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What Is an Indirect Loan?

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  • Written By: Mary McMahon
  • Edited By: Shereen Skola
  • Last Modified Date: 06 November 2018
  • Copyright Protected:
    2003-2018
    Conjecture Corporation
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An indirect loan is facilitated by a dealer acting as a third party who connects the buyer with a lender. Borrowers receive their financing directly at the dealer’s, but the actual lender is another company. This practice is commonly seen with car, home, and furniture loans. Buyers considering this option for a purchase may want to get direct quotes on loan rates to use as a basis for comparison when getting information about an indirect loan.

In a common example of this type of loan, a buyer can walk into a car dealership with the intent to make a purchase. The buyer selects a car and agrees on a price with a sales representative, who offers financing options. This requires filling out some financial paperwork with information about the buyer’s credit history. Dealers may work with several lenders and can check with them all to see which would offer the best terms to the customer. Once they secure financing, they can process the sale transaction for the vehicle.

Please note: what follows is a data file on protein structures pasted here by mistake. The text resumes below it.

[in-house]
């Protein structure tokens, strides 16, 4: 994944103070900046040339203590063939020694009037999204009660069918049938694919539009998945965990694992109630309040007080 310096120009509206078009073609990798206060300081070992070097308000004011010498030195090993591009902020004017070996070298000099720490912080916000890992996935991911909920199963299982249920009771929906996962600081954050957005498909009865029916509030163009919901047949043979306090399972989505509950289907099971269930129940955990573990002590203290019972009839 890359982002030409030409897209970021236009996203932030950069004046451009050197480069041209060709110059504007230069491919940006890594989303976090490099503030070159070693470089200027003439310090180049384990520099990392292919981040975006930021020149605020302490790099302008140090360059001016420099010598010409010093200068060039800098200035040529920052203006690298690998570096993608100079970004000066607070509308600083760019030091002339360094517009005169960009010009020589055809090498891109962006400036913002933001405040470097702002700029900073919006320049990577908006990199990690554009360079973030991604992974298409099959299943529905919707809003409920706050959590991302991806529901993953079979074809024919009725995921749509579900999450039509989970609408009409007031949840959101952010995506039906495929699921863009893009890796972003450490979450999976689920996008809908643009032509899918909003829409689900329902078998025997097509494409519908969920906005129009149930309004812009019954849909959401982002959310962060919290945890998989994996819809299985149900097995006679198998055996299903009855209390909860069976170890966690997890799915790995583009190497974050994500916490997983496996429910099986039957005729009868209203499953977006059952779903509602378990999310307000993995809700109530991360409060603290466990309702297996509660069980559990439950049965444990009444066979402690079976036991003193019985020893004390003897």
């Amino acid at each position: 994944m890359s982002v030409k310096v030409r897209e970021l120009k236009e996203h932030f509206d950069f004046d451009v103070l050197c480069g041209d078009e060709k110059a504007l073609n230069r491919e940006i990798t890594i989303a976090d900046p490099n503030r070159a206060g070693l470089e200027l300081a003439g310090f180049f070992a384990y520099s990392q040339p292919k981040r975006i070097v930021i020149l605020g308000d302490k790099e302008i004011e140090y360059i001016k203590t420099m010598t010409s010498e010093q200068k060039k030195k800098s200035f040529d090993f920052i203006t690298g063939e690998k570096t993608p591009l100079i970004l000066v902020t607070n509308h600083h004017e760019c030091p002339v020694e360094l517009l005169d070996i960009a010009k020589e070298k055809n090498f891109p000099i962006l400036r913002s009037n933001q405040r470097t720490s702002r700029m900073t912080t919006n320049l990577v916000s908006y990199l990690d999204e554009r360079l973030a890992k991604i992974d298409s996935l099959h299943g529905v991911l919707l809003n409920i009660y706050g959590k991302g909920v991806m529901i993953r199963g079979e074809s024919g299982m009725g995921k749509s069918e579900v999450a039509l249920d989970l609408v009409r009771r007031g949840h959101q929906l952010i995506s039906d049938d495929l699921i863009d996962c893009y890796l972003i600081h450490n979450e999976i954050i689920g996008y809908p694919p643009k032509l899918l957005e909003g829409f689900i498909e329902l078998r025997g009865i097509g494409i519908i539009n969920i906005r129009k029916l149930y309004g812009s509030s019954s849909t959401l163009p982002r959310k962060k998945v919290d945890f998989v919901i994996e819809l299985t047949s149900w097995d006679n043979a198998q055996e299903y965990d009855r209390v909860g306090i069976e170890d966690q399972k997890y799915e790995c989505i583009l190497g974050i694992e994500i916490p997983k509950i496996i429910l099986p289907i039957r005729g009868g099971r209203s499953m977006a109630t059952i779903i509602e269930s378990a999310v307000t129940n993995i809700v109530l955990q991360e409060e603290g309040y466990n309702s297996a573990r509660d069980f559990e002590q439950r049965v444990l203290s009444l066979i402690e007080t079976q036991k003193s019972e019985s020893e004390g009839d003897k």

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Customers may use an indirect loan as a convenience service when they purchase cars, appliances, furniture, and other big ticket items. Rather than having to separately secure a loan and shop for the products they want, they can get the financing in a package deal. These benefits may be offset by less favorable interest rates and terms through an indirect loan. In some cases, borrowers make payments directly to the dealer and may not deal with the lender at all, which can create problems in the event of a dispute about the loan.

For home financing, this option can be used with government assistance programs, where people apply for funding to buy a home and the dealer sells the loan to a third party. Homeowners continue to make their payments directly to the government agency that acted as an intermediary, rather than to the lender. Lenders can also package and resell loans after buying them, in which case the indirect loan may move through several different financial institutions before it is fully paid.

Borrowers are entitled to information about the terms and conditions of a direct loan. The specifics can depend on regional regulations, but may include a disclosure of the interest rate, the length of the repayment process, and how much the borrower can expect to pay over the life of the loan. Servicing information, including contact numbers and an address, must also be made available so borrowers know where to go if they need assistance.

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